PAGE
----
5 steps to successful exit planning

March 10, 2021

Steps to successful exit planning

Exit planning is extremely important to go over thoroughly when it comes to selling your business. Whether you are too busy, bored, or just ready for your next venture, you need to have an exit plan to facilitate the process. Here are the five steps to successful exit planning.

Evaluate your reason for exiting

You will need to evaluate your reason for leaving. Ask yourself, why are you leaving? Are you leaving to follow a dream or have more personal time? These are pull factors, or in other words, these ideas are pulling you in another direction.

Alternatively, are you leaving because you are bored with your current venture, reaching retirement age, or health problems making staying impossible? These are push factors, simply put, they are factors that are pushing you out of your current venture.

Know what type of exit you want

Next is to determine what type of exit you want; this is where you decide what kind of sale you want to make and how much control you will retain when you are done. Here are the different types of exits you may have:

Outright and walk away

This type is where you sell all of your shares in your company and walk away completely. You will have no say or control in anything else that pertains to the company.

If you are going for an outright exit, make sure that you time it so that you receive the most value for your sale. You will need to show prospective buyers why your company is valuable to receive the best payout.

Recapitalization

This exit is where you sell part of your equity and retain control of running part of the company. You would choose this type of exit if you still want to have a say in the future of the company while being able to go after new ventures.

Liquidation

If you are excited because you are tired and do not see a future for your company, liquidation would probably be the way to go. Liquidation means you sell the real assets of the company instead of the company as a whole. This type of exit is suitable when you feel your company may be hard to sell.

Hire a COO

In this exit, you will retain control of the decisions in the company, but a Chief Operating Officer will be running the day to day necessities. Exiting this way allows you to continue to draw a salary, be in control and still have time for the other things that are driving your exit.

Become a chairperson

As a chairperson, you will no longer have a role in the company, and someone else will be making the decisions. Becoming a chairperson means that you will be relinquishing your control of the company yet maintaining your shares and dividends.

Hand it down

This exit is when you give your company to your family to run and control. If your company is doing well, you might choose to hand it down to your children or other family members.

Employee buyout

In an employee buyout, your employees will buy and take over the company. This is an excellent option if your company is doing well and your employees have the knowledge to run and control the company on their own.

Generally speaking, a manager would buy the company or several employees may pull together to buy you out and retain the company and their employment.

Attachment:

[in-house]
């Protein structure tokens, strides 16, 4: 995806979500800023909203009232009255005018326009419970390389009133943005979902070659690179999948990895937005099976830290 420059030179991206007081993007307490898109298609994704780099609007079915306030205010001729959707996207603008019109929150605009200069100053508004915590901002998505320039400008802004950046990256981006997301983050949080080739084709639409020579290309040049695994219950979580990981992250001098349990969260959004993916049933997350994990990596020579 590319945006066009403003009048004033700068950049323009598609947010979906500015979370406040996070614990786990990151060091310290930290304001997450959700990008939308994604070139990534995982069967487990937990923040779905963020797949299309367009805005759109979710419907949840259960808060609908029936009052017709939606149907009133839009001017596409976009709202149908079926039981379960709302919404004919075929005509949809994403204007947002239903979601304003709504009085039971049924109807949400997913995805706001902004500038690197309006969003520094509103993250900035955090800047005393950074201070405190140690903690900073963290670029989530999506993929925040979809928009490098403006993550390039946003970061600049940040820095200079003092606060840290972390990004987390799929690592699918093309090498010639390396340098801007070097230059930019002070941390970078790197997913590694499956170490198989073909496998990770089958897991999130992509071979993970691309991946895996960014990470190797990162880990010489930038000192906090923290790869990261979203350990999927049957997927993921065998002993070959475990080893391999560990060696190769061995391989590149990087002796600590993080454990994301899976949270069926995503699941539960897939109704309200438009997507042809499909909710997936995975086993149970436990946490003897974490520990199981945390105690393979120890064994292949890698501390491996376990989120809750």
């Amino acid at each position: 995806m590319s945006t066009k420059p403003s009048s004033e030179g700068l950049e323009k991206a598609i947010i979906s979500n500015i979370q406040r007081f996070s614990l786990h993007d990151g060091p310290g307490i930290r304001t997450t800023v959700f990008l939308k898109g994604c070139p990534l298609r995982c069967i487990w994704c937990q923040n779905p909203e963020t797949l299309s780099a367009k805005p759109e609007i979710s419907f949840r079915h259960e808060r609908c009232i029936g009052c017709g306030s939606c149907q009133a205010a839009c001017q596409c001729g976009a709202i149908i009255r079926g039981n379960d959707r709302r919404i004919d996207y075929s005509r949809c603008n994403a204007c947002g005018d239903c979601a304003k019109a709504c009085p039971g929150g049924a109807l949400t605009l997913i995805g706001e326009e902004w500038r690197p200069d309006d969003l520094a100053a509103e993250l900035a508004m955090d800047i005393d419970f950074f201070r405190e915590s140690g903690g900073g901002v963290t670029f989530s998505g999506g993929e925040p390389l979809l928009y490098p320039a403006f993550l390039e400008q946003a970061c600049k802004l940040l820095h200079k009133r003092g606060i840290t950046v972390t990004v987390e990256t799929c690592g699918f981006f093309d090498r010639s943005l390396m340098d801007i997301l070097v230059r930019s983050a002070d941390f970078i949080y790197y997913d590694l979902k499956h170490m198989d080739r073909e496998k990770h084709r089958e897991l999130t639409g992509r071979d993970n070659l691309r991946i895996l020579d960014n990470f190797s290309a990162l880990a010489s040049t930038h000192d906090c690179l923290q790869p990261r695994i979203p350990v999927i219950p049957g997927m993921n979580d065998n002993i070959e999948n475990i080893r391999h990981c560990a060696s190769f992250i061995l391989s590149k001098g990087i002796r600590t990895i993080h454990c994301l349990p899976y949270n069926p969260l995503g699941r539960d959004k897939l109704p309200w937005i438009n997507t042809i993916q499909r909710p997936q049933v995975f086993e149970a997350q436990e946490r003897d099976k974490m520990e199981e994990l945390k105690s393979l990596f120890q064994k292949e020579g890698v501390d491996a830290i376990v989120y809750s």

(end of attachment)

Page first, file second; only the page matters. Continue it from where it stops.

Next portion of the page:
Evaluate the value of your business

You will need to get a professional who knows how to value a business to find out the exact value of your company. After you seek the value from a professional, you will need to decide what your company is worth to you. When you have decided on a value, compare it to that of the professional. Then decide if you want to sell your business or try to raise the revenue and profits to increase the valuation.

You will know you are ready to sell when your opinion matches that of the professional valuation. You will also need to consider your reason for exiting. Your reasoning will play a large part in your assessment of your business.

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Know what role you want to play after the exit

A crucial part of any exit planning is deciding what role you want to play in the company after the sale. Depending on the type of sale you may choose a lump sum and walk away from the company altogether.

Another possibility is staying on after the sale to allow the new owners time to become familiar with their new acquisition. You will decide if you want to stay on after the sale and for how long you are willing to stay. You will need to consider this carefully. Do you want to stay and receive a more substantial sum, or cut ties and walk away with a lump sum after the sale?

Know what role you want to play after the exit

The final step is setting your achievement goals. What do you want to achieve from the exit of your company? For this, you will need to answer two questions. Is it important that you get the maximum amount for your company and are you willing to stay after the sale and for how long?

If you are financially secure outside of the sale and you want to maintain control of your company, your best option is to hire a COO to handle the daily business of running your company. If you want to walk away or stay for a short amount of time after the sale, your best option would be selling to a strategic buyer.

The key to a successful exit from your company is to prioritize your needs and follow through on them. For more information on how to plan exit and sell a business, check out the infographic below.

Sell your business for maximum value

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